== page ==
The world’s first electric-powered freefall lifeboat is to be deployed on an oil and gas platform after passing its final tests.
The aluminium lifeboat from Dutch firm Verhoef will be deployed at the Valhall Flank West project off the coast of Norway, operated by AkerBP.
It is aimed at cutting maintenance costs from traditional models and reduce operators’ carbon footprints.
Torqeedo, the firm which developed the propulsion system, said it is designed to withstand heavy g-forces in a freefall launch.
The model can run for 30 minutes at full speed, followed by another 10 hours at 50% of top speed.
The system is a 50kilowatt motor, which produces the equivalent of 80 horsepower.
Verhoef estimates it will reduce costs by up to 95% from traditional combustion-powered models, removing issues like the need to transport and handle diesel fuel.
As well as oil and gas, the developers are hoping to bring the technology to the shipping and cruise industries.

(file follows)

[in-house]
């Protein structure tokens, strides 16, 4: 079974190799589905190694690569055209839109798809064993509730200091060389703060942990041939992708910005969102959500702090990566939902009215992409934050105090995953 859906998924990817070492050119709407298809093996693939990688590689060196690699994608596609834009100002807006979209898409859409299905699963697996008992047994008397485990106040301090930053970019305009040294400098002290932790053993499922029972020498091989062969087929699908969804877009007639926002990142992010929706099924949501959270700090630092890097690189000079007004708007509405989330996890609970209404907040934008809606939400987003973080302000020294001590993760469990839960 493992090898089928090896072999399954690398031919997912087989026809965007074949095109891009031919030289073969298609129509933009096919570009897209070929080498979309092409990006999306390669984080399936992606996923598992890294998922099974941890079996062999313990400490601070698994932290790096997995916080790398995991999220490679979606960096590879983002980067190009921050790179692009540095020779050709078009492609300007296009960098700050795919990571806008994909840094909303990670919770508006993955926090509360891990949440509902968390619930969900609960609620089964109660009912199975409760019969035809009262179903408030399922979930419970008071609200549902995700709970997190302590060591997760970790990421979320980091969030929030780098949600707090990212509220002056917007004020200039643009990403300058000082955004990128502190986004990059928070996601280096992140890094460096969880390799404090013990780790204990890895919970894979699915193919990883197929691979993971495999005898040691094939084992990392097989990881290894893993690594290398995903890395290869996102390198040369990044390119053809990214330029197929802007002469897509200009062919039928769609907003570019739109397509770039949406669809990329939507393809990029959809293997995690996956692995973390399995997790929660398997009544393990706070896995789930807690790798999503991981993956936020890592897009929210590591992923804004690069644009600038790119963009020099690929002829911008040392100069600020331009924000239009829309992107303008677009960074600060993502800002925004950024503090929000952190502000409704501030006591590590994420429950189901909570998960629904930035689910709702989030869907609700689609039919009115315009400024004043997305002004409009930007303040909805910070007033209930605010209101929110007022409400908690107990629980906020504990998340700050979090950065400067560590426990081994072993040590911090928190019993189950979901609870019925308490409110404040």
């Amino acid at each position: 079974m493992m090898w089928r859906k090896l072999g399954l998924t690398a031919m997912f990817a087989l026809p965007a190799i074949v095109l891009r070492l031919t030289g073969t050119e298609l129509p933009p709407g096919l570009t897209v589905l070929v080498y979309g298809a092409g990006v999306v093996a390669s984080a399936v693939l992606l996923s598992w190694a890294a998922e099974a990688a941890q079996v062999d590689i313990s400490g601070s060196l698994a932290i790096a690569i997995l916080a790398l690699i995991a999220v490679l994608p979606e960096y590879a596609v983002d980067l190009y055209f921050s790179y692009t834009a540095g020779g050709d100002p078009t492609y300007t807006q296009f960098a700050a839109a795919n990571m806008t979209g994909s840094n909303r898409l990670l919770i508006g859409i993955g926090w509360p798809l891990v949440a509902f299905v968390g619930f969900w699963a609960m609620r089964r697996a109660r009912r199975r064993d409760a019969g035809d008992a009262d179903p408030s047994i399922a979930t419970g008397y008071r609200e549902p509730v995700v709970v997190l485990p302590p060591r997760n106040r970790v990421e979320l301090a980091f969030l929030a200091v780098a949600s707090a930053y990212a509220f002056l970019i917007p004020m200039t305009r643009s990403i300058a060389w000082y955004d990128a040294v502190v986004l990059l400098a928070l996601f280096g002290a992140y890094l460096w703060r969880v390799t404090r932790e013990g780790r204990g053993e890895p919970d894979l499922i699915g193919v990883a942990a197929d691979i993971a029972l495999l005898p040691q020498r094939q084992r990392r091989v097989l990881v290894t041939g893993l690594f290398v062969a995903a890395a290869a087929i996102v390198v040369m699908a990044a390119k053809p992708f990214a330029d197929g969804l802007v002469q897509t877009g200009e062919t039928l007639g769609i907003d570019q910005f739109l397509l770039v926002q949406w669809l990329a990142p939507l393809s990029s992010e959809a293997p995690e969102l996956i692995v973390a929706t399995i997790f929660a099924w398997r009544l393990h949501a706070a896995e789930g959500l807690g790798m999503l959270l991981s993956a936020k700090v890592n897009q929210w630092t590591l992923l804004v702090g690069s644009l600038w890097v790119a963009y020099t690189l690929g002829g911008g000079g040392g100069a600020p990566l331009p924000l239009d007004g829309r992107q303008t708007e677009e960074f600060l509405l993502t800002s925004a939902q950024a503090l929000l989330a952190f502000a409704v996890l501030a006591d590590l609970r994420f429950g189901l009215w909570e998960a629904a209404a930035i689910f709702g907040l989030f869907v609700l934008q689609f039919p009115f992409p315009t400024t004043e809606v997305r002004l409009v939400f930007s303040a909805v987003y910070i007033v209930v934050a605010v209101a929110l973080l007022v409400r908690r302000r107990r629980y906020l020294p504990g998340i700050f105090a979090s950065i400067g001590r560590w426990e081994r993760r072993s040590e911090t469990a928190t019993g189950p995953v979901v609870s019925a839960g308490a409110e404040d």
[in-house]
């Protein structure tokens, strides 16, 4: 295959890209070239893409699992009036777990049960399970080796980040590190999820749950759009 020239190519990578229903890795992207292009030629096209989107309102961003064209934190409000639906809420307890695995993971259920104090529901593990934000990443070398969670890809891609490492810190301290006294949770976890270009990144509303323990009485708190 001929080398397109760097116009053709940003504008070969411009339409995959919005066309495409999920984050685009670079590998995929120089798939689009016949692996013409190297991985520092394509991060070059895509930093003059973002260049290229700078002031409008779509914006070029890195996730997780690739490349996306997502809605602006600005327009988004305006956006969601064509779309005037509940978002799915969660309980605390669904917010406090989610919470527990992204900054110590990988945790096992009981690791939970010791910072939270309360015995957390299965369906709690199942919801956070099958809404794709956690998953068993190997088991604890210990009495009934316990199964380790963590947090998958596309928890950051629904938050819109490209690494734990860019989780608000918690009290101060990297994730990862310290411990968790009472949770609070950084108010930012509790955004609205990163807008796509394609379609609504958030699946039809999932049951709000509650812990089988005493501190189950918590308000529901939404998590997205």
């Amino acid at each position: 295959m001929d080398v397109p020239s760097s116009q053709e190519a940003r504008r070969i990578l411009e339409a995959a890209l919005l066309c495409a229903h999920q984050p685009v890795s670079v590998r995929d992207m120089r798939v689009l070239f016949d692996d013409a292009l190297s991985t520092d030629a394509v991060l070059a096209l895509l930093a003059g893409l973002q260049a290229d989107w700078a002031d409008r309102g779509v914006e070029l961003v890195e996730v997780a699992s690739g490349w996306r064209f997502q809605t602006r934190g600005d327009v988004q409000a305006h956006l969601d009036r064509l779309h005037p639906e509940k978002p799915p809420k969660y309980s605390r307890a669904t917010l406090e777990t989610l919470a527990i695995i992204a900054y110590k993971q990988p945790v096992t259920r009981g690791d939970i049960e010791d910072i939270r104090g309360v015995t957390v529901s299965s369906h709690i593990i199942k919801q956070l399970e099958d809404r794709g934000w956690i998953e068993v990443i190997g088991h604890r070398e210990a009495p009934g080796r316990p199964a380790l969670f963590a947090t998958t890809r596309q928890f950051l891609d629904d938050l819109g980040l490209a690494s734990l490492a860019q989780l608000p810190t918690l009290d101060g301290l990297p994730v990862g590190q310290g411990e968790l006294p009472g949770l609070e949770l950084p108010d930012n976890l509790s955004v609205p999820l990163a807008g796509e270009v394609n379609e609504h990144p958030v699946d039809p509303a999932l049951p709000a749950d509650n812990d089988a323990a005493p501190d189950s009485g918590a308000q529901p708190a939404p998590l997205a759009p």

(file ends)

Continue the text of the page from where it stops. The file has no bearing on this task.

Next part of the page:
CEO of Torqeedo, Christoph Ballin, said: “These lifeboats must be ready to launch in an emergency at any time of day or night, capable of surviving the shock and vibration of launch from a high platform and deliver passengers to safety.”
Verhoef CEO, Martin Verhoef, said: “This is what the industry has been waiting for to reduce their OPEX and carbon footprint. We are convinced that electric propulsion will be the wave of the future for lifeboat technology.
“While we are focusing initially on applications like oil platforms, which have shorter distances to travel to reach shore, we believe this technology will also ultimately transform the shipping and cruise industry as well.”